Two executive leaders from Sandler & Travis Trade Advisory Services are encouraging automotive companies to do an assessment of their exposures in international trade so they are prepared to respond to what are sure to be rapid changes in free trade agreements (FTA) during a Trump presidency.
“Trade is going to be volatile, so global companies need to do an assessment of what their exposure is, whether it’s operating under free trade agreements or trading with countries like China, where there have been threats to slap tariffs on them,” says Nicole Bivens Collinson, president, international trade and government relations, for Sandler & Travis Trade Advisory Services. Companies need to determine what is the worst-case scenario and what they could be facing in tariffs, she adds.
“Then they need to analyze and think, what’s my plan B, what are the alternatives, what can I do to alleviate some of the additional tariffs to make sure I stay viable?” Collinson advises.
Speaking at AIAG’s most recent Customs Town Hall, Collinson and her colleague, Paul Diedrich, senior vice president for Sandler & Travis, gave a talk titled, “Trump, Trade, and Where Do We Go from Here?” which focused on the impact of TPP and NAFTA changes on the auto industry. The session compared the two agreements and shed light on how to translate the specifics into the business planning process.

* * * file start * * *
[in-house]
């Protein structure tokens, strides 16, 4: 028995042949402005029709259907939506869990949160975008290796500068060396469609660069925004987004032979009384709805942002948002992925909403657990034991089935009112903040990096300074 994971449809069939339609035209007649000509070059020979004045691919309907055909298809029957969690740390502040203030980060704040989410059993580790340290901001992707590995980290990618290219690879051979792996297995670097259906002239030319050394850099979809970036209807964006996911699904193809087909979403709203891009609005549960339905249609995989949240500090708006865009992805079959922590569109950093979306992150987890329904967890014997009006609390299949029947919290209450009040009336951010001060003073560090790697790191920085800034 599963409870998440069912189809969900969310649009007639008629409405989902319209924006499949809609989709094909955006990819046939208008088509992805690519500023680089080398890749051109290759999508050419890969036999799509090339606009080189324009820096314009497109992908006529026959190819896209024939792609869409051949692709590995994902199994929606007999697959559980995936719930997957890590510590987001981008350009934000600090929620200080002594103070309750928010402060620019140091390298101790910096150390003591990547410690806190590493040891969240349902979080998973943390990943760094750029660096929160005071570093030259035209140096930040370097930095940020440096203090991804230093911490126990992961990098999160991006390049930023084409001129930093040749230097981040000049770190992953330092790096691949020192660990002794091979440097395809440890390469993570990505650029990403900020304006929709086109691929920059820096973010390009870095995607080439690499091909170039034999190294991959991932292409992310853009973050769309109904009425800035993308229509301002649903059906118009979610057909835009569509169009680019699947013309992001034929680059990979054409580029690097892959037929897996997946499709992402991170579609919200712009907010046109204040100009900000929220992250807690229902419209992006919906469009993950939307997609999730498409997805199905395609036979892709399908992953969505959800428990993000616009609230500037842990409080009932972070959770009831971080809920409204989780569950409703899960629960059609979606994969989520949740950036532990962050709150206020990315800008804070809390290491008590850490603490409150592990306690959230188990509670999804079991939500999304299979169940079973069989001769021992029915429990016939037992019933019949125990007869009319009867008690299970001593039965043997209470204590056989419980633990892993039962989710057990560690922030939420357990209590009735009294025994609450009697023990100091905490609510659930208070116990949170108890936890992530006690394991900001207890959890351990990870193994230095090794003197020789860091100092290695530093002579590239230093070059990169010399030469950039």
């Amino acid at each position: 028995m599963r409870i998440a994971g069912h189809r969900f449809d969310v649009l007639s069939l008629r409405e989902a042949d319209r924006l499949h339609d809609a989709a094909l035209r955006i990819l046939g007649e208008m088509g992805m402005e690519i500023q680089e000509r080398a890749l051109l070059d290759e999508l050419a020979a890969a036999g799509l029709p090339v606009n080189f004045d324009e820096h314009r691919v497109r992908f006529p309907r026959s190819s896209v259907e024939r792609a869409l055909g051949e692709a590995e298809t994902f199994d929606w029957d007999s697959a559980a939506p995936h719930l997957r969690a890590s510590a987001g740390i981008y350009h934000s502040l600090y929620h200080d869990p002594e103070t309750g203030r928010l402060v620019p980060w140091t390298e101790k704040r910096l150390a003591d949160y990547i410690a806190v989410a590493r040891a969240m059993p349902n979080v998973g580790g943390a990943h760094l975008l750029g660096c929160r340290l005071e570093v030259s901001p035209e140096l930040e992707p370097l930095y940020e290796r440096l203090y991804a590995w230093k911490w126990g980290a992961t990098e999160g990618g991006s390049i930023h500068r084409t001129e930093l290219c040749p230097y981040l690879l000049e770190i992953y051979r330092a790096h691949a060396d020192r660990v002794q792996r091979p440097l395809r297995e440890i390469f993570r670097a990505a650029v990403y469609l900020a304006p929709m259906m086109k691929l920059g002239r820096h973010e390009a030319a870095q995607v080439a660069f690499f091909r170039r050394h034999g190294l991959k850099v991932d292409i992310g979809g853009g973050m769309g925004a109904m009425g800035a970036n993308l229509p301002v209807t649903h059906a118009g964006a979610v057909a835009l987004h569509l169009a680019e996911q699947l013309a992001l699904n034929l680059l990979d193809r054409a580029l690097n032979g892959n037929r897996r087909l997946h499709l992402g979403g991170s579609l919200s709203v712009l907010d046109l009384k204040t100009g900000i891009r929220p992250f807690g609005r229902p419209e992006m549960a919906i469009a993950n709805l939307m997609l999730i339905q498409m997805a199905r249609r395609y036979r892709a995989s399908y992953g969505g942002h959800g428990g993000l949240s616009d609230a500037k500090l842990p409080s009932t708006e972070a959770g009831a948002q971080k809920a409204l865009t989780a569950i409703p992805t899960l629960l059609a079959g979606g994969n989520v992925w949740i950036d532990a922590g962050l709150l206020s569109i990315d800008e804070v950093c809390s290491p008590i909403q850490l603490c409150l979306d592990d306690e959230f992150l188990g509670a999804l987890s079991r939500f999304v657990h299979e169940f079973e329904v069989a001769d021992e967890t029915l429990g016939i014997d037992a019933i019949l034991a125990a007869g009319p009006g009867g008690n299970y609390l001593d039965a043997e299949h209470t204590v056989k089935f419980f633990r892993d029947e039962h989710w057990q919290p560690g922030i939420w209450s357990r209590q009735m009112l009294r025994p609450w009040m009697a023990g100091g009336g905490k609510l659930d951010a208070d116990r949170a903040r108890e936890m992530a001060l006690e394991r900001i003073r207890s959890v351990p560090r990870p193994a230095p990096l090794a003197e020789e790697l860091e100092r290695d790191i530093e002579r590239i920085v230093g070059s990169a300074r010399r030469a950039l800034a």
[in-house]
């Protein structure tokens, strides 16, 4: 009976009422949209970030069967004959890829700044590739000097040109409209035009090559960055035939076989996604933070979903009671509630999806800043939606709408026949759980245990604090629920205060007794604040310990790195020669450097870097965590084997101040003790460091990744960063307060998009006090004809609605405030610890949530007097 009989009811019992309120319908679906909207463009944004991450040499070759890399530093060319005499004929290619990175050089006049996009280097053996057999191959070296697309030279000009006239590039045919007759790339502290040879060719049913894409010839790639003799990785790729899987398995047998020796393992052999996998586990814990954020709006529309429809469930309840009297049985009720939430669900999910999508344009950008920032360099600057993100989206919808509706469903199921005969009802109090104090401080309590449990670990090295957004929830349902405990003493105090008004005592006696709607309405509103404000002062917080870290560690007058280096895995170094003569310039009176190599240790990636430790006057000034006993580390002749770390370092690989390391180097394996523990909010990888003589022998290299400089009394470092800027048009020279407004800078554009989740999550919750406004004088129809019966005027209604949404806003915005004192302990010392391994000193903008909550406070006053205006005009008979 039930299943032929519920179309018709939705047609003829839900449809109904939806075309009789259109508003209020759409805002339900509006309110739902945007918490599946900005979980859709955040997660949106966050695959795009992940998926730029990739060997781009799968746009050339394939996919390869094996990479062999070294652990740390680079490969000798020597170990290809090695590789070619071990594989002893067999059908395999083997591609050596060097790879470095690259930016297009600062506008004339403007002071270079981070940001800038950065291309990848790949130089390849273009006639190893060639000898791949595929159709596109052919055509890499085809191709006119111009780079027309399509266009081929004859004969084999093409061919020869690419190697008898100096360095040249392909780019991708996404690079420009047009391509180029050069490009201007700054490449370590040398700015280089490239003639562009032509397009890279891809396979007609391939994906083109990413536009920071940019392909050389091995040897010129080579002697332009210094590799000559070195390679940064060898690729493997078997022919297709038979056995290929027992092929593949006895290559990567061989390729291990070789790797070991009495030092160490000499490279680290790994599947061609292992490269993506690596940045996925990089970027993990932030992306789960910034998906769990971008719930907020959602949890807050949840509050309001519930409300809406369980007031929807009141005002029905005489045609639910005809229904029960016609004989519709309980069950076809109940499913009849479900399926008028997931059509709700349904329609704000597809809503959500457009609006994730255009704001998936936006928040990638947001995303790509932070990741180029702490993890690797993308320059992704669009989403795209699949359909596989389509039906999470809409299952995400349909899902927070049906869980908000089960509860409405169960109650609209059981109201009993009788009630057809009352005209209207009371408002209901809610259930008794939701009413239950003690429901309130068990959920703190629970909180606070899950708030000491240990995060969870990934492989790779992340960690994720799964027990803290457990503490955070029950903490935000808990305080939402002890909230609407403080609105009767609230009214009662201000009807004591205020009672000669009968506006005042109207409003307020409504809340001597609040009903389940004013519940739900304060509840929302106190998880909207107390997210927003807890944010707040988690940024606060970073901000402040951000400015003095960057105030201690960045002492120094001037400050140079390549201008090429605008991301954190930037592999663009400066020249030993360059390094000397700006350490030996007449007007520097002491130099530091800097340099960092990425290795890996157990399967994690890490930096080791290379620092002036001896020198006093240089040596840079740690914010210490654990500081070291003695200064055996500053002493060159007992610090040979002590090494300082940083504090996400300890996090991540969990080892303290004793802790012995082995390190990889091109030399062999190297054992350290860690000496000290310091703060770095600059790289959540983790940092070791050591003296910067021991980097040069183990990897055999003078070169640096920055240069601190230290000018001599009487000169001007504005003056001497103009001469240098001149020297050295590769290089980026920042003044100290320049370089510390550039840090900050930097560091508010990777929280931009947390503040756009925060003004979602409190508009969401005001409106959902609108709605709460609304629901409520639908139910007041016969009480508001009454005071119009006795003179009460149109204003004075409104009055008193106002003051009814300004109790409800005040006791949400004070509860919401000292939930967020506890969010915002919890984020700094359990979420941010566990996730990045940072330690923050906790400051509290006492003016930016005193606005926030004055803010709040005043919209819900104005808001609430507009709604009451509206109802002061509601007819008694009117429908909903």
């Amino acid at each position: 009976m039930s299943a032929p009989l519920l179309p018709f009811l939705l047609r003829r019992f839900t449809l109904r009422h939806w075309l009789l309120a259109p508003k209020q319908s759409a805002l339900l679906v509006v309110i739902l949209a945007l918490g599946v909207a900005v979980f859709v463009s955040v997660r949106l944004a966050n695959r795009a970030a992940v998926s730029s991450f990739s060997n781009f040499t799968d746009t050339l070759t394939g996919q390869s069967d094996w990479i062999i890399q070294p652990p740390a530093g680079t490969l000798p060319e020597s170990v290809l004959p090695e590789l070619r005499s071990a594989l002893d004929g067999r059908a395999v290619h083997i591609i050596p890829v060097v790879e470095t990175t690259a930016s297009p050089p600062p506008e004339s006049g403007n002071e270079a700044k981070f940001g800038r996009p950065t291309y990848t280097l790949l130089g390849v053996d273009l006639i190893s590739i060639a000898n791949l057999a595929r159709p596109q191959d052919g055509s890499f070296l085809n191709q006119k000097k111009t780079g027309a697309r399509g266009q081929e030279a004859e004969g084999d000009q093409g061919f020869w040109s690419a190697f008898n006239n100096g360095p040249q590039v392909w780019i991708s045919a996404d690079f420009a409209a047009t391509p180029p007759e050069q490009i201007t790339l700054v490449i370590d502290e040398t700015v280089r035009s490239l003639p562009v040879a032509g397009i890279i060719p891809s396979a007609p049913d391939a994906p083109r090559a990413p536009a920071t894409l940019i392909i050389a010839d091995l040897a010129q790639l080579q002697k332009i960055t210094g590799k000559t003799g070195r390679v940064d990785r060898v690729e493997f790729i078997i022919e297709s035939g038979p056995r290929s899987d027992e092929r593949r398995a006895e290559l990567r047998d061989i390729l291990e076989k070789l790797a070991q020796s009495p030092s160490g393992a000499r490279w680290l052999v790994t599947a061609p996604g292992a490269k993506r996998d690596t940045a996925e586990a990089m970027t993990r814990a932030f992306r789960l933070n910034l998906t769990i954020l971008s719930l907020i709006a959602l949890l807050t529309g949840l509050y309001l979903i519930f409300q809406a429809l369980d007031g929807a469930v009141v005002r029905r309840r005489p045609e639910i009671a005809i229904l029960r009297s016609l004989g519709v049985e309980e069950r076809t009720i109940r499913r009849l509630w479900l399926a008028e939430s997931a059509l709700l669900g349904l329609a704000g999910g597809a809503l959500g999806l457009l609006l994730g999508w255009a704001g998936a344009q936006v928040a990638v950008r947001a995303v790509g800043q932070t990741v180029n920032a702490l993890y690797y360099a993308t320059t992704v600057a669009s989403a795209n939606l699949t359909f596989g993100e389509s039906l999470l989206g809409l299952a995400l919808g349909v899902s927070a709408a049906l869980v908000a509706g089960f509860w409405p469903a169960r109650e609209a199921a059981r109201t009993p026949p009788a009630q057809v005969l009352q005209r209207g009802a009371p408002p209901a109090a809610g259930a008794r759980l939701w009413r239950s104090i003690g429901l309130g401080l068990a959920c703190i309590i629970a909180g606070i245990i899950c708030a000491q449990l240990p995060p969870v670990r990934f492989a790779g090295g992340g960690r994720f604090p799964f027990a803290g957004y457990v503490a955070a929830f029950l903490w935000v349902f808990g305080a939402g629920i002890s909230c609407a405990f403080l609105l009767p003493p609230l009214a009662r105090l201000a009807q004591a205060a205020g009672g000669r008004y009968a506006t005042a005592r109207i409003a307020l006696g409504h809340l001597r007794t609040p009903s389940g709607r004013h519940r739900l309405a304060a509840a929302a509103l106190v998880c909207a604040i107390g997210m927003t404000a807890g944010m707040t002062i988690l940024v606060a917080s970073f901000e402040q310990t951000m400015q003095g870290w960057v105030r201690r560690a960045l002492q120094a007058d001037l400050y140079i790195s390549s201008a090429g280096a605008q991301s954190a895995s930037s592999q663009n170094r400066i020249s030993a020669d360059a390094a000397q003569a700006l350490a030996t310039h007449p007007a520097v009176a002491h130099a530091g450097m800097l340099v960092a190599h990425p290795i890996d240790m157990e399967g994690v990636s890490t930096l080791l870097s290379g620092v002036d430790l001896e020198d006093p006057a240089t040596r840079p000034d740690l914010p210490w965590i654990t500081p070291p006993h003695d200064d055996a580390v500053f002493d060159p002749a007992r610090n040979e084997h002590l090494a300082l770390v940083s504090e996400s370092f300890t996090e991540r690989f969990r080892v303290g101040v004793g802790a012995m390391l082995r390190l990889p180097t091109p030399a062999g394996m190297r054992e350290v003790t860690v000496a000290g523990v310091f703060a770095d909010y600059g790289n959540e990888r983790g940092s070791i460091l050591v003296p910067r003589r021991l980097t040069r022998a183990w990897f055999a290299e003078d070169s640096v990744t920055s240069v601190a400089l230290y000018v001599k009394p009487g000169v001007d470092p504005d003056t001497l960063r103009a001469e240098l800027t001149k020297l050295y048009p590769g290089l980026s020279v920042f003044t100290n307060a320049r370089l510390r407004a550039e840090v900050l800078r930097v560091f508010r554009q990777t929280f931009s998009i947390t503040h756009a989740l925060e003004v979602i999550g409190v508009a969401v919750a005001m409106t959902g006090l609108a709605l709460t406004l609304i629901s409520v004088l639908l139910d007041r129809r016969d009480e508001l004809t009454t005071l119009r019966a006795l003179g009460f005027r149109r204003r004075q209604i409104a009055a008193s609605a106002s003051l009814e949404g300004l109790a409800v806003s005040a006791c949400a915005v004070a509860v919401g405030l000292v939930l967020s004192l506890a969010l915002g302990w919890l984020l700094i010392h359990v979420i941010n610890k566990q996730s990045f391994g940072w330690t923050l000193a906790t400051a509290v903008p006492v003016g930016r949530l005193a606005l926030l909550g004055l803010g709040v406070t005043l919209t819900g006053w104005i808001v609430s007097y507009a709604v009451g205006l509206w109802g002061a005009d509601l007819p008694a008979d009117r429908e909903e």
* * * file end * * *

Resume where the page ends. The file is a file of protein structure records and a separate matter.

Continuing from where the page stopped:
“It’s about planning and forecasting,” says Diedrich. “How can you avoid those duties through other mechanisms? It’s having the data and being able to analyze the data to understand what is the impact on your company.”
Diedrich advises automotive companies to look at the impact of the Trump administration’s FTA talks and any potential changes. “You need the data at your fingertips because sometimes you need to respond very quickly,” he says. “Do the studies on the impact. Be able to say, ‘If this changes, then this is the impact.’”
Once you quantify the potential impact, make sure the entire company and its supply chain know what to prepare for, the two recommend. “It gives you the opportunity to advocate on behalf of the damages that may occur or the opportunities that you may have,” Collinson points out. “It also gives you a chance to advocate how you need to make changes and what those changes need to be.”
Simply put, the steps need to be: (1) risk assessment, (2) development of a plan B, and (3) looking at the opportunities. For example, the changes brought on by the Trump administration may give companies the chance to get rid of some restrictive measures and restraints under NAFTA, they say.
“You may have to be more creative in how your structure your sourcing and how you structure your import process to be able to take advantage of some of the new programs,” Diedrich says.
So, are there reasons to be worried? In a video interview with AIAG’s Carla Kalogeridis, Collinson and Diedrich explain their take on that. “I don’t think we need to be afraid,” Collinson says. “We have to be aware — and there’s a big difference between the two.”
Carla Kalogeridis is AIAG’s e-news editor.